Liturgy November 4
. . . we . . . celebrate the memorial of Christ’s death and resurrection (Const. 17.2).
The Jewish people sit together at table every year to remember their deliverance from Egypt. The slain paschal lamb is put on the table in remembrance of that event. The people recall the Exodus with every confidence that, in making memory of it, the liberation of that historical experience becomes theirs at that very moment. The Jewish people of every generation observe rite in a way that reproduces for them the experience of their ancestors. The meaning of the Exodus is felt in their own circumstances and remains an unshakeable hope for the future. This biblical idea, which is called “anamnesis,” is at the base of Christian liturgy and particularly the Eucharistic rite. Each time that Christians are at table or another liturgical prayer to make memorial of the Death and Resurrection of Jesus, these events are made present to the worshippers. The salvation of the Cross is there in all its efficaciousness. "Anamnesis” is more that just a psychological remembering. It is an act of thanksgiving that brings about what it commemorates, that is, the eschatological salvation of God. The grace of the Paschal Mystery of Jesus takes effect at the moment. All the sacraments are an “anamnesis” that touches Christian life at significant moments. Every celebration of the Liturgy of the Hours makes present the redemption of Christ.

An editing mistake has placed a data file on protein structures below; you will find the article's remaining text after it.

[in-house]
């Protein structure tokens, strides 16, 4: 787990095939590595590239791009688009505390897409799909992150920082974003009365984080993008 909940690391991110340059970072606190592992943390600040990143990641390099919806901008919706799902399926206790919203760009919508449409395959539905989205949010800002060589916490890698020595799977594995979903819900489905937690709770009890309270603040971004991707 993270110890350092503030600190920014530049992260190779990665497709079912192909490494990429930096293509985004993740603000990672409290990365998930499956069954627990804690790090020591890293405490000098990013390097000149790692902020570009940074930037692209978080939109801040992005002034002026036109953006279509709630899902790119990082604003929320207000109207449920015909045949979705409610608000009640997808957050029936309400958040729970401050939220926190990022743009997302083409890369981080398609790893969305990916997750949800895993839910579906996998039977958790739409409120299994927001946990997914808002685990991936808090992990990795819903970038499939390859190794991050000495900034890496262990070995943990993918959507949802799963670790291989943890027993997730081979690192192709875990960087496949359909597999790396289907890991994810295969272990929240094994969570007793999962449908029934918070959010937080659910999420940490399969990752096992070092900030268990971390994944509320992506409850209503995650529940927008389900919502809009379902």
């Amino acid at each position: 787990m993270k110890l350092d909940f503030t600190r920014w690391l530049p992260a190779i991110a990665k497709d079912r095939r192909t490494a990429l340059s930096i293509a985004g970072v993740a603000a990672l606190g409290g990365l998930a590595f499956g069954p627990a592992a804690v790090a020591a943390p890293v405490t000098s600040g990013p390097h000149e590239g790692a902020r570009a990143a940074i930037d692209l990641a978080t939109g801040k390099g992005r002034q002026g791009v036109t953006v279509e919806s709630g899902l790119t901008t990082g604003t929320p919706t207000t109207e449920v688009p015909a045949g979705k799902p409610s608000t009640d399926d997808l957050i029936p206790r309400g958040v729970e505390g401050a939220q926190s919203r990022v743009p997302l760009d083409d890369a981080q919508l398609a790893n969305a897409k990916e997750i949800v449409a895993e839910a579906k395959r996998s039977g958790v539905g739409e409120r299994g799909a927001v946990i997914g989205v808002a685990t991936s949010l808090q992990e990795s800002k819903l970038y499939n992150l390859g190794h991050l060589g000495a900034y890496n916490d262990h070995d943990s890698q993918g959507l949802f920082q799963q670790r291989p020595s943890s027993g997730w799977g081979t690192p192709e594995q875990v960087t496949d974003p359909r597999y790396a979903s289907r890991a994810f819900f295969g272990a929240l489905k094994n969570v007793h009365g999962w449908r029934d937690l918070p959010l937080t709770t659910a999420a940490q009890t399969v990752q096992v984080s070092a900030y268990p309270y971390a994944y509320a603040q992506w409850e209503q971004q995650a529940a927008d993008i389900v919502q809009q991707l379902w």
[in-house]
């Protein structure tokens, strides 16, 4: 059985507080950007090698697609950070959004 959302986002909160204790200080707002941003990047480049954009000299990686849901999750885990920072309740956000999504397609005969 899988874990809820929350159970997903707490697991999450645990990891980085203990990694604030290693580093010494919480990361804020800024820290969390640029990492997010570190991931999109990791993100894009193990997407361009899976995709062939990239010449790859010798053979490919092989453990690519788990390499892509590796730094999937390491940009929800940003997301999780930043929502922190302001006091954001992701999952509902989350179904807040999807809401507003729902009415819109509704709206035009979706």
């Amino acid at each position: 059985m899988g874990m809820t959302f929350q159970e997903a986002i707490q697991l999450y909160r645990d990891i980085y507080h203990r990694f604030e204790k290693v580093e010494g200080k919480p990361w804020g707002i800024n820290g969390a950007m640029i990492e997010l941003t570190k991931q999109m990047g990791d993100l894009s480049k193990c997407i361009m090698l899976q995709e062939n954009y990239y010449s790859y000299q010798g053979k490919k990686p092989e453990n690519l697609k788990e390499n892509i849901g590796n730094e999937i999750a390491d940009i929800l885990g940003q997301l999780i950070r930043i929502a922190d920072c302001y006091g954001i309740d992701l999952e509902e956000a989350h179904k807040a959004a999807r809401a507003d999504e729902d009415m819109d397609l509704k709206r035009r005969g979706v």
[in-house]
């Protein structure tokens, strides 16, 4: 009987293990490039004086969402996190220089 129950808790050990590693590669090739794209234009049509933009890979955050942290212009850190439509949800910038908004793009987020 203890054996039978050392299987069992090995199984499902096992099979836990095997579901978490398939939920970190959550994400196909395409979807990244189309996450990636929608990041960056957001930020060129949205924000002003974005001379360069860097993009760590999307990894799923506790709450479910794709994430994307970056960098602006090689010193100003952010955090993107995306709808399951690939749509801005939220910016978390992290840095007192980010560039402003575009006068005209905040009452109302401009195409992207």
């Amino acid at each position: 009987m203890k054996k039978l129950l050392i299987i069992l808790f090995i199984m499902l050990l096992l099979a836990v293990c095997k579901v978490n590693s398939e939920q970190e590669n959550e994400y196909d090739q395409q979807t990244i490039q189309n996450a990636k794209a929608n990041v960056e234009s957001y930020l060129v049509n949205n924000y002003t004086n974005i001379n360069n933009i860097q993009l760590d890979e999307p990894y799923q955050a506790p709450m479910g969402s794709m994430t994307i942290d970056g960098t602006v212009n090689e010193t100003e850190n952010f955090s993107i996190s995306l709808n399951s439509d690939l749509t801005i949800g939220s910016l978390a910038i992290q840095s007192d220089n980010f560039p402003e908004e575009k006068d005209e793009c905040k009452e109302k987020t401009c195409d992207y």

The spider web is suspended only where there is a support. (Shi)
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